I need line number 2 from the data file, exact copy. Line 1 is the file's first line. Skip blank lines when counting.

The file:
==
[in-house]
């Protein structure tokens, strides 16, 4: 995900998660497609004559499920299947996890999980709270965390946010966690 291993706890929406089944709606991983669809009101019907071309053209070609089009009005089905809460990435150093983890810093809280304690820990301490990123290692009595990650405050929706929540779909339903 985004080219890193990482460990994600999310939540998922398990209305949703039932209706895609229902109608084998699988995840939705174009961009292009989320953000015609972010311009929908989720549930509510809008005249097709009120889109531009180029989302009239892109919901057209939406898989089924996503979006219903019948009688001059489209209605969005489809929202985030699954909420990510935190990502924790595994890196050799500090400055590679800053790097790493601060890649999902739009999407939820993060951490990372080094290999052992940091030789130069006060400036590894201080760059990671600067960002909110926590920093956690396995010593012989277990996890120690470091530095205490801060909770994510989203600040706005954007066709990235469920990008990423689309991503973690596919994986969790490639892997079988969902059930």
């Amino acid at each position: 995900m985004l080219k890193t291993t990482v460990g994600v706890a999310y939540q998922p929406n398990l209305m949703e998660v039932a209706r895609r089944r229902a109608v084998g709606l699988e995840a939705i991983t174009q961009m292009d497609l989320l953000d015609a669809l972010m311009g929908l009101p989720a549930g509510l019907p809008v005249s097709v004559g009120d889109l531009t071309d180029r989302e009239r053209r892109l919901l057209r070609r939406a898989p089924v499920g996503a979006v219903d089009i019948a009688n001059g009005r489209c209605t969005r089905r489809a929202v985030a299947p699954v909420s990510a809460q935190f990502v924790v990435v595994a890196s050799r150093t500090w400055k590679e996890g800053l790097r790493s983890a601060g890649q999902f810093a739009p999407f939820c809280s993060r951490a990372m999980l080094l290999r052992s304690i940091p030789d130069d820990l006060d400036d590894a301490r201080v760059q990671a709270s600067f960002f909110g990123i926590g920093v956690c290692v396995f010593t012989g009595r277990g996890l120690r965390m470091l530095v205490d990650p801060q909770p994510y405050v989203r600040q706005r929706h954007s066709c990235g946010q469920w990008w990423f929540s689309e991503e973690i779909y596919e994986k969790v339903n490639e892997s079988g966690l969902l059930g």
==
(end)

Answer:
């Protein structure tokens, strides 16, 4: 995900998660497609004559499920299947996890999980709270965390946010966690 291993706890929406089944709606991983669809009101019907071309053209070609089009009005089905809460990435150093983890810093809280304690820990301490990123290692009595990650405050929706929540779909339903 985004080219890193990482460990994600999310939540998922398990209305949703039932209706895609229902109608084998699988995840939705174009961009292009989320953000015609972010311009929908989720549930509510809008005249097709009120889109531009180029989302009239892109919901057209939406898989089924996503979006219903019948009688001059489209209605969005489809929202985030699954909420990510935190990502924790595994890196050799500090400055590679800053790097790493601060890649999902739009999407939820993060951490990372080094290999052992940091030789130069006060400036590894201080760059990671600067960002909110926590920093956690396995010593012989277990996890120690470091530095205490801060909770994510989203600040706005954007066709990235469920990008990423689309991503973690596919994986969790490639892997079988969902059930």